If you want to know the soul of the Cuban people, you must live in a solar or tenement building. That’s where you’ll find diversity. Stories of prostitutes, pimps, gays, hustlers, thieves and dissidents.
I invite you to visit a building in the Havana neighborhood of Lawton. It consists of a ground floor and an upper floor with a total of with apartments, some larger than others. Four interior and four exterior terraces on the street.
It was ordered built in 1957 by Rosara, a pharmacist originally from Galicia. After saving coins and crumpled bills under his mattress for years, the Galician decided to take a leap in his life and become a landlord.
The idea was good, but times were bad. It was inaugurated in 1958. A year later, Fidel Castro and his bearded ones took over and did not take long to nationalize factories, sugar mills, refineries and buildings. Rosara could never recover the money he invested.
It’s been 53 years. The facade of the building has not been fully repainted. The letters R and O have fallen off and it reads now only SARA. But compared with the 19-century filthy tenements in the old part of Havana, which collapse under a passing shower or medium-intensity winds, Rosara is a five-star hotel.
I present to you its tenants. Along a narrow hallway four families live. A mother with three children, unemployed and mentally imbalanced, eating whatever comes along and living like a gypsy.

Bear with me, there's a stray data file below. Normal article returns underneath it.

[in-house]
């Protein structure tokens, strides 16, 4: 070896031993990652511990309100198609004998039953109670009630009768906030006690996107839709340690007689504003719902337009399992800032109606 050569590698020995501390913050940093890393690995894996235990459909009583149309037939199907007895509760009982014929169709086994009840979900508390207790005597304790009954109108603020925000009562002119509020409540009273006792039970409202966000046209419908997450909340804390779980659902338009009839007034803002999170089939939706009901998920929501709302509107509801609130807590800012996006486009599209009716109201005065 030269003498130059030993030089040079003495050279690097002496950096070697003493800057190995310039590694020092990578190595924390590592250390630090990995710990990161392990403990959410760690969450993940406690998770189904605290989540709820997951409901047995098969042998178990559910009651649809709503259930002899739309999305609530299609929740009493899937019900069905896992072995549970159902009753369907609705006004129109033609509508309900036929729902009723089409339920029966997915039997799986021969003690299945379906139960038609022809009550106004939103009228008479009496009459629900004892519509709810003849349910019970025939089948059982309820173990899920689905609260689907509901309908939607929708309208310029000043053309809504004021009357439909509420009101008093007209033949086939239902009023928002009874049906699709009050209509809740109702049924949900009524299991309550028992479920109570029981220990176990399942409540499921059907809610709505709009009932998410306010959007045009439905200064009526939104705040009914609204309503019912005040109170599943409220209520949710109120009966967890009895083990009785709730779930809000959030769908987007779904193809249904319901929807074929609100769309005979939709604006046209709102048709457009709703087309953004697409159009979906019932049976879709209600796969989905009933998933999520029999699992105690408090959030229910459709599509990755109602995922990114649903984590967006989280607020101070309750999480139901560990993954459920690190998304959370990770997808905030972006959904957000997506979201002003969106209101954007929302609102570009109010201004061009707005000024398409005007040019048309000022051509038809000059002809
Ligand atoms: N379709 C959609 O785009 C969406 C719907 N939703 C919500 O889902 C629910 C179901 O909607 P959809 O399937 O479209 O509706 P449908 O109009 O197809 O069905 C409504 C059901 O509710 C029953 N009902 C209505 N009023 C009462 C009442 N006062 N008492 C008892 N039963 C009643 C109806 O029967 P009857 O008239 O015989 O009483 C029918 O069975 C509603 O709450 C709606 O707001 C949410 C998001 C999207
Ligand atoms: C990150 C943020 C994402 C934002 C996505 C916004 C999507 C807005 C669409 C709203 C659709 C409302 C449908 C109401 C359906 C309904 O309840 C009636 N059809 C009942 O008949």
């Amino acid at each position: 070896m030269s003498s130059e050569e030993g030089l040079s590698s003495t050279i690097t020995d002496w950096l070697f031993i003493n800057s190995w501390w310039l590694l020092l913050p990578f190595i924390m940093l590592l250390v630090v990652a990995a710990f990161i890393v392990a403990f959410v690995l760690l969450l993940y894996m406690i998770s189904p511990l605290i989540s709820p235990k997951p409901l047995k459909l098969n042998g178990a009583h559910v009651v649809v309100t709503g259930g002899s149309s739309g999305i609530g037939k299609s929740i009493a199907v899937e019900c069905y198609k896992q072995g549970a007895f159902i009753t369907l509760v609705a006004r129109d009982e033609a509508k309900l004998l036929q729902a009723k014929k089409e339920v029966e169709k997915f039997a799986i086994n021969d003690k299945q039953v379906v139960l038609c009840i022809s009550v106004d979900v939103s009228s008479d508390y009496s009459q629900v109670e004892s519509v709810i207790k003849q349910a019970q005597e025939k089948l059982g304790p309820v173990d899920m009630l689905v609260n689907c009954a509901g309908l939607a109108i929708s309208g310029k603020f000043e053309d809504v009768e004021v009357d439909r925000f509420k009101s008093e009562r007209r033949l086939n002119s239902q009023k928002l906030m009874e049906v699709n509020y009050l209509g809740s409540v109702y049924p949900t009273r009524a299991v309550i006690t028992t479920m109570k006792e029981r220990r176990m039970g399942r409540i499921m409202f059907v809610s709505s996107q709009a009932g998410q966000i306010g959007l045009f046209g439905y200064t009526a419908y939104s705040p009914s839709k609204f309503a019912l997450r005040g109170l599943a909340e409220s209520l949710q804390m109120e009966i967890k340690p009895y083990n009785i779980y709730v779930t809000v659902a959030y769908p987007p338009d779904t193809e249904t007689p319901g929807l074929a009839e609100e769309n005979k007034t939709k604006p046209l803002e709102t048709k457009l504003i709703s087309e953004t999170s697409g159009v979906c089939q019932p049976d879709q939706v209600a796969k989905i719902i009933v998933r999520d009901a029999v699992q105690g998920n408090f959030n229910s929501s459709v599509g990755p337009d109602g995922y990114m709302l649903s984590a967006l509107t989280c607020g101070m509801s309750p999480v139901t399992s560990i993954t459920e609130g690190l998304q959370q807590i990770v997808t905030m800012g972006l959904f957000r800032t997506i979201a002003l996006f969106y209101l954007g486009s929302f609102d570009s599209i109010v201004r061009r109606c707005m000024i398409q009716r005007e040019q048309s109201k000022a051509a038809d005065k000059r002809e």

In another apartment, a neighbor devoted to Santeria. Above, a couple of old people loyal to Castro. In their old age they survive on their retirement checks and remittances sent from the United States.
Next, a family maintained by their daughter. From Europe, she sends euros, so they can eat two meals a day and sleep with air conditioning.
In one of the apartments on the ground floor with a terrace, lives a couple with good manners and a son in college. Next, the classic generous type, who constantly disturbs the neighbors to offer his various trades. On the top floor, a specialist in sports statistics, serious and quiet.
It is a building where people usually say good morning, something rare in the island. And they do not ask for money, or to borrow sugar or rice, as is customary in most rooming houses and buildings of the capital.
Nor do they often have violent family quarrels over trivial matters like who ate the bread the brother got on the ration book, or who sold the parents’ egg ration, which have occasioned more than one bloody encounter in the country.
The building Rosara is a piece of Cuba today. Neighbors who have gone into exile, people who disagree publicly and good workers who answer summonses from the government.
The final tenant lives in one of the apartments above. He is a freelance journalist and has two blogs. For two years he’s trying to repair his floor. One day he wants to live with his daughter and his wife.
February 26 2011